It seemed tough, but we did it.”
It was more or less reciting this a popular Italian advertising. For Spartak Moscow, after a 16-year wait for a title, the adjective hard now looks like an euphemism. Following years of humiliations, defeats, second places, millions of euros wasted and many coaches changed.
However, there’s a turnaround date, that was July 13rd 2016. In that chaotic day of July, Massimo Carrera was officially presented as a new assistant to the legendary Dmitriy Alenichev. At the beginning, he just had to deal with the defensive phase, but in a short time things turned out to be different.
Ready, steady, go, and within a month Myaso were eliminated in the Europa League qualifiers by modest Cypriot side AEL Larnaca. A tragedy that forced to change not only the season’s planning, but also worsened relations with fans, who expected much more different results from their team. However, the chairman Leonid Fedun did not think twice and fired Alenichev. At that point, the dream was to bring to Moscow Kurban Berdyev, but in the end the two sides could not find an agreement, with the Turkmen returning to Rostov.
And this was when Carrera took over.
After receiving an interim job for a couple of weeks, then he was almost forced by players to stay and to become the new head coach. The team spirit was immediately great and it’s not a case that it was often compared to Antonio Conte’s Juventus round after round. His attitude, his garra and his character were just what has been missing to red-whites in recent years.
Despite having a high quality squad, even big managers such as Yakin and Emery failed to be successful. And there’s only one reason: the mentality. The above-mentioned two bosses arrived in Russia not only with great expectations, but also with a respectful CV. In the end, they finished just with underestimating the level of the league. With Carrera, it was all but similar. Without any experience, he worked hard on players’ heads, even before the technical and tactical aspects. And it paid off.
At home, Spartak was like a tank. All the big sides were deservedly defeated. From CSKA to Lokomotiv, including Krasnodar and Zenit. Not even the September crisis with the defeats against Ufa (the only one at Otkritiye Arena) and Zenit (in St. Petersburg), and the elimination in the Cup against SKA prevented Myaso from completing their overwhelming journey.
The secret? Carrera is sure about it:
At Spartak, before being a team we became a family.”
Actually, there were so many factors involved, but the most important thing is that red-and-whites really deserved this victory. Carrera was good at exploiting poor periods of teams such as CSKA and Zenit, that were either at the end of a cycle (Slutsky–Goncharenko‘s change) or have struggled to find the right tactics (many of Lucescu’s choices are still questionable).
However, Spartak also had their fair share of good luck as since the beginning of the season they have clinched several late victories, maybe even not really deserved, but that has now turned out to be crucial. Fans’ support was essential as well.
When we play away, it’s like playing home for us”
players stated in every post-game interview.
And that is true. It’s not a coincidence that the Otkritye Arena is also the most visited stadium in Russia.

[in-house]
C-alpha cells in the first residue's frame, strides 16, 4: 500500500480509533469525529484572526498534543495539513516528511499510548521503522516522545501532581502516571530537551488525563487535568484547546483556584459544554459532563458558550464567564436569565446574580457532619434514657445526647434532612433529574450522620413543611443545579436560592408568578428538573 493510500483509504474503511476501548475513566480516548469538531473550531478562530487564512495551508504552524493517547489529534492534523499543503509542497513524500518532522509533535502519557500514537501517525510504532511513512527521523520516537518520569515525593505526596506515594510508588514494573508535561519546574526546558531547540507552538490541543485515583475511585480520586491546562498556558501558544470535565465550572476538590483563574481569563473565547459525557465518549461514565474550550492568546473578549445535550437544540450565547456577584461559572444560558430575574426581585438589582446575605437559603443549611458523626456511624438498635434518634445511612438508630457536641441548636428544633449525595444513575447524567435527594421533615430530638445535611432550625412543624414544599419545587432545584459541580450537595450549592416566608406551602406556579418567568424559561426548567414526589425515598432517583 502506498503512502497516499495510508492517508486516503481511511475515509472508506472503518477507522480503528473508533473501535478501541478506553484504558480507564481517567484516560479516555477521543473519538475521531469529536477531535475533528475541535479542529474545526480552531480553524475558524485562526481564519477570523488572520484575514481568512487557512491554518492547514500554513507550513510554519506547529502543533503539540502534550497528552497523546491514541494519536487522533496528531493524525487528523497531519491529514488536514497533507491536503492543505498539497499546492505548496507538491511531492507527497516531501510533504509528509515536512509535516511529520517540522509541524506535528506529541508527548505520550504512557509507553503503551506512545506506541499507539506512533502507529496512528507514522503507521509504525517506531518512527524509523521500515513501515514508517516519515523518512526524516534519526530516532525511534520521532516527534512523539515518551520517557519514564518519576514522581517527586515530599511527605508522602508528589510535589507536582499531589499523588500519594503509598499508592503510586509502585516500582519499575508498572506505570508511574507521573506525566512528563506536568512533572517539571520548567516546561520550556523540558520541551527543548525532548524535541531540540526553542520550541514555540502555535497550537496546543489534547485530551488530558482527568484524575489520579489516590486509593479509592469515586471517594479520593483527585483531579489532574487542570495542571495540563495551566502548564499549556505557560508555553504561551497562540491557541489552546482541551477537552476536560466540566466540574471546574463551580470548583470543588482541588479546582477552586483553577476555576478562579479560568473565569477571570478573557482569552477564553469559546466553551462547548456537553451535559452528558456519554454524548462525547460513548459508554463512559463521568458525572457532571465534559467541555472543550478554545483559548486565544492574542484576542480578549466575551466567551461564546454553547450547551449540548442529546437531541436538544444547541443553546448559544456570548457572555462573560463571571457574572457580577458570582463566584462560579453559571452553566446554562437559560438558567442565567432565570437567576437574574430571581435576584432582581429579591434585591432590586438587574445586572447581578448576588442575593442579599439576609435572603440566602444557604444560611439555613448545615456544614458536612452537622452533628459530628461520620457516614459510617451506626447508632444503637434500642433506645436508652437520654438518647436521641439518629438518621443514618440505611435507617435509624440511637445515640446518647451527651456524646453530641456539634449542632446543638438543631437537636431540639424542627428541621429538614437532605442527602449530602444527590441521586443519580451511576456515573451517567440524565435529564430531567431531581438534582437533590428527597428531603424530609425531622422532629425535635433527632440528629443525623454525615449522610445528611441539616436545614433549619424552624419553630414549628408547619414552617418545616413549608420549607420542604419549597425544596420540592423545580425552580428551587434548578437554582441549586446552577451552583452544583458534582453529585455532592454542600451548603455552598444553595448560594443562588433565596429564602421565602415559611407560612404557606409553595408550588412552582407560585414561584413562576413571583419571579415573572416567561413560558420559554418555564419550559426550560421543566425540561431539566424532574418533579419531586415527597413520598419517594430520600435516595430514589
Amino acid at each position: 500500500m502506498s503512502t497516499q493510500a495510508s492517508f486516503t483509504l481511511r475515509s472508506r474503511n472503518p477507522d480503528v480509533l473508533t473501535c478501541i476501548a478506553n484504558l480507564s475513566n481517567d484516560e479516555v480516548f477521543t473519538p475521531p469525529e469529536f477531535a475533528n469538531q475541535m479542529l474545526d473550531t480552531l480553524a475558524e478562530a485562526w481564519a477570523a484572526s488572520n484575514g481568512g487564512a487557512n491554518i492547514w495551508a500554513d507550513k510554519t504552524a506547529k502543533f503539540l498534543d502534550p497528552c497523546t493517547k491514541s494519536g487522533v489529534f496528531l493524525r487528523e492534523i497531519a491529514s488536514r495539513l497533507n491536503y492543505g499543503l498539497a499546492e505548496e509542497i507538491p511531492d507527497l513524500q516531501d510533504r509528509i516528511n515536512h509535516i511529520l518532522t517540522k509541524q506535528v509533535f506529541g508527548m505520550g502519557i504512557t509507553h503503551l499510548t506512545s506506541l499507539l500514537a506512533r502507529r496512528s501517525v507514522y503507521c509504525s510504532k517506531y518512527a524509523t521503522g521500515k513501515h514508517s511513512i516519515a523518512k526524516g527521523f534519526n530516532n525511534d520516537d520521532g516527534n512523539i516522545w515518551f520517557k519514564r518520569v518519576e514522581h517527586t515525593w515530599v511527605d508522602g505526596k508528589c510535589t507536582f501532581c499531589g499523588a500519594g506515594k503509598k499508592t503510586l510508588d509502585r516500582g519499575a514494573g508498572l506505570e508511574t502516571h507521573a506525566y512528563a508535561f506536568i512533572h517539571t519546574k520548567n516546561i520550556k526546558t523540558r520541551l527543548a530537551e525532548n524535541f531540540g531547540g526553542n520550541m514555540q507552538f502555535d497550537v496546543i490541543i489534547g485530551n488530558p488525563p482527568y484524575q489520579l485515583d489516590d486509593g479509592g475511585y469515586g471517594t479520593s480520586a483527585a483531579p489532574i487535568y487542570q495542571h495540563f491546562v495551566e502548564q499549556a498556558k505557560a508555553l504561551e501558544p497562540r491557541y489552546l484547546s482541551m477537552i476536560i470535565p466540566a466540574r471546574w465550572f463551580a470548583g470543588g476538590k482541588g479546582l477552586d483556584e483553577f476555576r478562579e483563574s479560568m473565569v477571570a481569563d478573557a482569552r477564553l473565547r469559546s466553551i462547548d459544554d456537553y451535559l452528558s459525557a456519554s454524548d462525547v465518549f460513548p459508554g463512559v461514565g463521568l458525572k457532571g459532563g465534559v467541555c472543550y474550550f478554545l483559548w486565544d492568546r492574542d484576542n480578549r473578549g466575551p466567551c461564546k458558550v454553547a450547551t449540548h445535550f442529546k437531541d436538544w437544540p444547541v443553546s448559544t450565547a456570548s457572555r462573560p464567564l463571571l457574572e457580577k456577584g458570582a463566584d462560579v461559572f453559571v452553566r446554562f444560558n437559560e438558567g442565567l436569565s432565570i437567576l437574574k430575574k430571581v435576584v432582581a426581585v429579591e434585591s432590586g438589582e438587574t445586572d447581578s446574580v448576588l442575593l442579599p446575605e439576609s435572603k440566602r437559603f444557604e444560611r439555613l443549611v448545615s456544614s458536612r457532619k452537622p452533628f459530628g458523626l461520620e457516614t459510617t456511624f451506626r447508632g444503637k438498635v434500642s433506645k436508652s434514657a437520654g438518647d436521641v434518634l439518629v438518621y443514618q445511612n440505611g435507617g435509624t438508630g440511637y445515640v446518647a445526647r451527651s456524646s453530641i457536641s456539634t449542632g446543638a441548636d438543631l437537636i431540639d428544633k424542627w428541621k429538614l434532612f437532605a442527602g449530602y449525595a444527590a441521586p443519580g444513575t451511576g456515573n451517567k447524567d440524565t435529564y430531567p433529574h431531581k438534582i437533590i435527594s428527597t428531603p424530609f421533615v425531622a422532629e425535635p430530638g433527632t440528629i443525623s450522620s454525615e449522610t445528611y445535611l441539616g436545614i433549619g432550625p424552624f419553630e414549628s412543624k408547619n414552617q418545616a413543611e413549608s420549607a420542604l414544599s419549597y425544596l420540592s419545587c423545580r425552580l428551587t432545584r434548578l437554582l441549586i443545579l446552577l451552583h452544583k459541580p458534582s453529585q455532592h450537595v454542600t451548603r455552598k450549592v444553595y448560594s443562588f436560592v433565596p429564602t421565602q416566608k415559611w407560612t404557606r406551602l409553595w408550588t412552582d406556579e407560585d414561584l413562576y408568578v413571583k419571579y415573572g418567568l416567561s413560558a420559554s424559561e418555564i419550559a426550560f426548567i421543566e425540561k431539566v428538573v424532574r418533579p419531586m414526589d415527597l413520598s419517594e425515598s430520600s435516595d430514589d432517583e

Moreover, it’s needless to say that everything would not have happened if many of the players had not had the best season of their career. From veteran Rebrov, after so many disappointing years, to the young Kutepov, who was even approached by Lazio, and captain Glushakov, who was a true leader compared to Juve’s to Claudio Marchisio due to his universality in both being central and box-to-box midfielder. Another leader was Fernando, who led the midfield, alternating quantity and quality in an impressive way. Zobnin‘s growth was also impressive, with Chelsea that could be interested. Promes was the classic top player, which gave class, liveliness and genius to the action. Keeping him this summer will be very tough. Zé Luis was great as no one expected such performance from him, and Popov too as he was always present in crucial games.
As if it was not enough to understand the atmosphere in Spartak, Carrera calls his players “gladiators”. Thousands of scarves with his face and the writing “Thanks, f**k” were sold, while in the title party over 40,000 fans invaded the field, giving life to crazy scenes, which you can hardly found in other leagues. This is Spartak and this is their spirit. Carrera was simply the wizard who awoke it.
Now it comes the hardest part: to confirm these results.
Myaso return playing in the Champions League after years of wait, and it will be at least interesting to follow their job. Fedun has already promised reinforces and it is entirely possible that some important players will come to Moscow now. Spartak have become again the club with the biggest budget of the league, and with this kind of fans, everything seems possible.
The most important thing for Russian football, however, is that the people’s team is back in the elite. Carrera has everything to rebuild what Conte had built in Juventus, bringing a noble European side to dominate firstly home and then to the top of Europe. It’s important to keep being humble, which has always characterized the Italian boss since he came to Moscow.
A gentleman who steered his gladiators to the top of Russia. Who would have thought so?
Cover photo ©Sputnik
Spartak supporters ©Kate_Lokteva/Flickr
Carrera-Kombarov and Promes-Glushakov ©Getty Images